Postal Service requests leeway for stamp hikes
Regulators appear likely to accept the financially beleaguered Postal Service’s request for more freedom to raise the price of mailing letters. It would be the biggest change in the Postal Service’s pricing system in nearly a half-century, allowing stamp prices to rise beyond the rate of inflation.
After a 10-year review, the Postal Regulatory Commission could make its decision next month. It might limit how high prices could go, but the cost of a firstclass stamp, now 49 cents, could jump.
Financial analysts praise the plan, but it has raised the ire of the mail-order industry, which could pay millions more for sending items like drugs and magazines.
An independent agency of government, the Postal Service has lost money for 10 consecutive years. While online shopping has led to years of double-digit growth in its package-delivery business, it hasn’t offset declines in first-class mail as people rely more on email and online bill payments.
Congress’ failure to address the Postal Service’s underlying financial woes, such as onerous requirements to pre-fund retiree health benefits, has left the commission more likely to embrace pricing freedom.
“We are calling for action from Congress, but we’ll do what we have to, based on the reality of what is,” said Robert Taub, the Republican chairman of the regulatory commission.
He declined to comment on the upcoming decision, but stressed a need to fix the balance sheet at the Postal Service.
The decision comes as internet sales continue to flourish, led by Amazon, spurring consumer demand for ever-faster and cheaper delivery. Forty percent of the e-commerce giant’s packages are delivered by the Postal Service, compared to 20 to 25 percent by United Parcel Service and 15 to 20 percent for FedEx, thanks to lower package delivery rates the Postal Service can offer by tapping into a network that already delivers to every U.S. household six days a week.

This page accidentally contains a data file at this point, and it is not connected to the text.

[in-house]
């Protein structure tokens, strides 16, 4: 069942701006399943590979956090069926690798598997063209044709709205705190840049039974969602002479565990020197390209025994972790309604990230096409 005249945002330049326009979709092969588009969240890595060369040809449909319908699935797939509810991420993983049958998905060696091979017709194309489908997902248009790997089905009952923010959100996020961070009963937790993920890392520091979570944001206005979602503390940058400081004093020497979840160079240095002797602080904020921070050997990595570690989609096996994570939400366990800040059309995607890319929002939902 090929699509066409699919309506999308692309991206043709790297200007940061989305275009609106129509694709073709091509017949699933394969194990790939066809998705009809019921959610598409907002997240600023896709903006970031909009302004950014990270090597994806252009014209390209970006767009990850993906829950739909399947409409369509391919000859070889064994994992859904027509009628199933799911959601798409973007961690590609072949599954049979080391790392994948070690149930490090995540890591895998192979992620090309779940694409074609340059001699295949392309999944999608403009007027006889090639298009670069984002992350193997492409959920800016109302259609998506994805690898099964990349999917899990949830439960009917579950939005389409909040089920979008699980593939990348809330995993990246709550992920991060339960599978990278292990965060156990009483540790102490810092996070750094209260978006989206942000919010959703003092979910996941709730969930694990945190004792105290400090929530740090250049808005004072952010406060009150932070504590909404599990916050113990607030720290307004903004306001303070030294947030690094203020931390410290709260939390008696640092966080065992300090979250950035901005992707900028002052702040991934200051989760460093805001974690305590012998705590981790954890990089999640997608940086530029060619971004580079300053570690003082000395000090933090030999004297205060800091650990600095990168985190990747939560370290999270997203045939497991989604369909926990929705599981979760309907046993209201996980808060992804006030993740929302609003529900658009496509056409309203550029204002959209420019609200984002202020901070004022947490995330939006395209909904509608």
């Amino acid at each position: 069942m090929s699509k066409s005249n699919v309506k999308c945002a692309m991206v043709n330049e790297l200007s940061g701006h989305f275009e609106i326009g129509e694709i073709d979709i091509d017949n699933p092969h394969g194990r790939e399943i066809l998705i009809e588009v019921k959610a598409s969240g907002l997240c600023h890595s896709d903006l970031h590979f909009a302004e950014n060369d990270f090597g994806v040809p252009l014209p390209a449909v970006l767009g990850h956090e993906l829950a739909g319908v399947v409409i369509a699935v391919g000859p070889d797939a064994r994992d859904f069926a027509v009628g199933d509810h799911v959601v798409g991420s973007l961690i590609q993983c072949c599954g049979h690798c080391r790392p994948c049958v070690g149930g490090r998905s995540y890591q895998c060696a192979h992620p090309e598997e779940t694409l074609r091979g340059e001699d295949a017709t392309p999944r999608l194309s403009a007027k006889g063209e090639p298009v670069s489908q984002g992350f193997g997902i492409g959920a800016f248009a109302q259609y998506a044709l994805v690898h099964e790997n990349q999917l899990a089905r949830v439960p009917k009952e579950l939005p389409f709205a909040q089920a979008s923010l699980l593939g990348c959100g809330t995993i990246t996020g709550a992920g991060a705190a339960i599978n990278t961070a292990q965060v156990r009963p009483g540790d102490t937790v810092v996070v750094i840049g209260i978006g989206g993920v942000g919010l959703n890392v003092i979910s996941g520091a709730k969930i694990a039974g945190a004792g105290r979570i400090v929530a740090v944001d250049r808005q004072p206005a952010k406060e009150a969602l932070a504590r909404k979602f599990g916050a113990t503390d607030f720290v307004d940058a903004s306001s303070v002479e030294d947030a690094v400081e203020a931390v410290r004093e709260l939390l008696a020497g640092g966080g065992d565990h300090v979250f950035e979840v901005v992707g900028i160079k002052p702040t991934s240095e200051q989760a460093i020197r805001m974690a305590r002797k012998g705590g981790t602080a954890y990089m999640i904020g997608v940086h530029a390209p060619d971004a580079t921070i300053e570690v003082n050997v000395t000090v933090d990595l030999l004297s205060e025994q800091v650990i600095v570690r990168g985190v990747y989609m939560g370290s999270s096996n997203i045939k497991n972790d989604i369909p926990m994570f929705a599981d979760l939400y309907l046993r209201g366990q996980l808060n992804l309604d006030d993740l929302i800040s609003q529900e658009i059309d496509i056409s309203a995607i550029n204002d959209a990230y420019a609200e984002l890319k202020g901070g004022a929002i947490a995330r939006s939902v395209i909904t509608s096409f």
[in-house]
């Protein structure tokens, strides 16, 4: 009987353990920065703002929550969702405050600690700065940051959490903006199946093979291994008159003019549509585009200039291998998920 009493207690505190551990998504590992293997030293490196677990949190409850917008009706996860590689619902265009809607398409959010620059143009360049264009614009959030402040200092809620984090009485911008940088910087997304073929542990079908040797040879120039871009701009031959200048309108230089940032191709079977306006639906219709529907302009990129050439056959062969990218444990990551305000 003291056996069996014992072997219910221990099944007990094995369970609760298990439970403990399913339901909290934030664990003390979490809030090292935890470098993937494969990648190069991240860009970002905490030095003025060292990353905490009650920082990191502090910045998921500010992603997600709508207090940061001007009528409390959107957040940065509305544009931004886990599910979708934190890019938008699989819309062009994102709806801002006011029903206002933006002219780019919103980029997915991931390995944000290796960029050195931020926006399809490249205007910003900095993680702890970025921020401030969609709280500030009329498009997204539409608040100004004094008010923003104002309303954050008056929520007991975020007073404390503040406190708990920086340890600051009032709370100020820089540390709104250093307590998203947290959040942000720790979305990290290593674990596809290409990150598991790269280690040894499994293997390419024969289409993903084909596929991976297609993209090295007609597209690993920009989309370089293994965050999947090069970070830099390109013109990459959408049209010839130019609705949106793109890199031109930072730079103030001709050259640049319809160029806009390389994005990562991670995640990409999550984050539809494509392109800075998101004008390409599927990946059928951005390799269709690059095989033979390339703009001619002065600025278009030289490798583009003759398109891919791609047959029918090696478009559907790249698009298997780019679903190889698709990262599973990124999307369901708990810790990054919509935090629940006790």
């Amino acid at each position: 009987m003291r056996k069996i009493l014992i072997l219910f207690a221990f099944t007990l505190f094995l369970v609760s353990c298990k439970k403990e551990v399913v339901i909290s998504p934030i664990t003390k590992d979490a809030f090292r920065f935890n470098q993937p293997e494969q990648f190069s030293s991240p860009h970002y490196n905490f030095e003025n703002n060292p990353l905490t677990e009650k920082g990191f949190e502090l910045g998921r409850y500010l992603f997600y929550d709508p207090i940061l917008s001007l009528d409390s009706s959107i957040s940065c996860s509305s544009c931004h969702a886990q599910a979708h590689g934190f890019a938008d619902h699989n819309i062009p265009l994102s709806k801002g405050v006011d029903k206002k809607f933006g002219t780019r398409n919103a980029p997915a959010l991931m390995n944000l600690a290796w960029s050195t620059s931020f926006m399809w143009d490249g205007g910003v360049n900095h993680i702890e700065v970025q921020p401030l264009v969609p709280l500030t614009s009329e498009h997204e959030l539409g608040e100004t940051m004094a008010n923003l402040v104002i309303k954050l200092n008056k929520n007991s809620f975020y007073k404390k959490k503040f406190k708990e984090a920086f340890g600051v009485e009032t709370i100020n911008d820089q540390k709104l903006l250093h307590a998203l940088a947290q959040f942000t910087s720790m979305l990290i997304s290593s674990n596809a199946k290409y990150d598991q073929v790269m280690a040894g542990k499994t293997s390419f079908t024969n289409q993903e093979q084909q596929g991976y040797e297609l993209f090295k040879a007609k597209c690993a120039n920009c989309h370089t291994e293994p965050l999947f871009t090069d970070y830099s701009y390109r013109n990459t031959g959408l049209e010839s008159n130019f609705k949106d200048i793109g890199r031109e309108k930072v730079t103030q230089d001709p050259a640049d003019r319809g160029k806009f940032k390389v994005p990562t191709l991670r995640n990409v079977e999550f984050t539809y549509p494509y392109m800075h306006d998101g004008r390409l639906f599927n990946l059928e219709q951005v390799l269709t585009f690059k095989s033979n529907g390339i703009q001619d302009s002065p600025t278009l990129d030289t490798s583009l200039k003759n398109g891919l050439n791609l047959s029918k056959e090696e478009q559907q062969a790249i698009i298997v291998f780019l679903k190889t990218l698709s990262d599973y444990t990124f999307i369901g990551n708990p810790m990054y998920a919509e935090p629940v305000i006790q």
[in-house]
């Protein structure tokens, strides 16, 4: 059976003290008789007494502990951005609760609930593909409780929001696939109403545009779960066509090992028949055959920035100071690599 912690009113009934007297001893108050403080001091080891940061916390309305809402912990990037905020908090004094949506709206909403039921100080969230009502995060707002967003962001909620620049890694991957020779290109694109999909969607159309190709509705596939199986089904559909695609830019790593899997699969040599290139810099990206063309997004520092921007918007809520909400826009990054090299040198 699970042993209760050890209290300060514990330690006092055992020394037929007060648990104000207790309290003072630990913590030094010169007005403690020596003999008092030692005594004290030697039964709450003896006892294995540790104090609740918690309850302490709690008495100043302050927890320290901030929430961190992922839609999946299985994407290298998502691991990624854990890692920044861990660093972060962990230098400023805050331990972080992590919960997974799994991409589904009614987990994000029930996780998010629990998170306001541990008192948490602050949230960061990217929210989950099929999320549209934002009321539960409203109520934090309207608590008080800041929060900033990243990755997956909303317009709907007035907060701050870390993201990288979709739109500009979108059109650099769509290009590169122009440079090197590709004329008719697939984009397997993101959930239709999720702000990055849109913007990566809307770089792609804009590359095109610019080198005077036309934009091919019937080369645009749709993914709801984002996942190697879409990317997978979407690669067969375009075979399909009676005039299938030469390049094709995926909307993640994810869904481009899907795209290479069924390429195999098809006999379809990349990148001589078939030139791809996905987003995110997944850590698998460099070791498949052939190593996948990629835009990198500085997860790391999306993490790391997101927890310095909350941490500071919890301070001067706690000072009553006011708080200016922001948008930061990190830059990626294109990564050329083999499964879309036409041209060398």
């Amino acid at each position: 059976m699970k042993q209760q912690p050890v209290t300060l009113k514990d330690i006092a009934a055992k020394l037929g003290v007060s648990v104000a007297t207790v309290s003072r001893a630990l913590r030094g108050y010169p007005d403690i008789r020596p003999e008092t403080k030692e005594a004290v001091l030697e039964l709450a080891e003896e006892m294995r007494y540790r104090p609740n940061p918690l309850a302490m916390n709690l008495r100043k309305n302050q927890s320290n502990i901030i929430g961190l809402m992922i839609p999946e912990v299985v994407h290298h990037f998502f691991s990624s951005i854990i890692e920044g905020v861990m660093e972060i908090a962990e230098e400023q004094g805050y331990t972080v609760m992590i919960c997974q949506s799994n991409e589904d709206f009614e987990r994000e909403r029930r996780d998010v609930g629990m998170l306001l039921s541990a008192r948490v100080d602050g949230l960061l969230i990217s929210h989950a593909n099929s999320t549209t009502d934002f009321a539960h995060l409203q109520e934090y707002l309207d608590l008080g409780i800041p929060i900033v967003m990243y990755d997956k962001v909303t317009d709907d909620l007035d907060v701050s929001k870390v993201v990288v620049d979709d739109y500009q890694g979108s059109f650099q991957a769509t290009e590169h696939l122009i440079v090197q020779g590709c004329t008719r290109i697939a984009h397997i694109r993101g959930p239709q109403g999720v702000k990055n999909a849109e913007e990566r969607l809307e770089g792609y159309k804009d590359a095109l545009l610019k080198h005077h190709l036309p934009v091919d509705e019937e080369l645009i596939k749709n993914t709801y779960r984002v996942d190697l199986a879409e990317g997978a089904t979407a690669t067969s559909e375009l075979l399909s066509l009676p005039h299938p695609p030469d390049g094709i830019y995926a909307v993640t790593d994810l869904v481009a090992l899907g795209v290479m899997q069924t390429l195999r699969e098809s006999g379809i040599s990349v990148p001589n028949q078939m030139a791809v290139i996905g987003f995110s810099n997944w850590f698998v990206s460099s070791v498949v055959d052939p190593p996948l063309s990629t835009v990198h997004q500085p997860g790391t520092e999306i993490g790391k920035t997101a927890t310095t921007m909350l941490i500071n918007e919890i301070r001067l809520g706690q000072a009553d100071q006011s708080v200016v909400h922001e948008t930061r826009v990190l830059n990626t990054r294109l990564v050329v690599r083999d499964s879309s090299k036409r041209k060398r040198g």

Still, growing competition is challenging postal dominance in the “last mile” portion of delivery, the final and usually most expensive stretch of a package’s journey to a customer’s door.
“Price increases are long overdue,” said David Ross, a shipping analyst at Stifel Financial Corp., noting that first-class stamp prices in countries like Germany cost the equivalent of 80 cents or more. He said the Postal Service needs “to make the investment and deliver the packages so that Amazon doesn’t have to do it themselves.”
But shipping rival UPS views loosened stamp rates as anticompetitive.
If the post office could freely raise stamp prices, UPS wrote the commission in March, mailers would “end up paying for investments and expenses they do not benefit from, while the Postal Service leverages those investments to undercut efficient private-sector rivals in competitive markets.”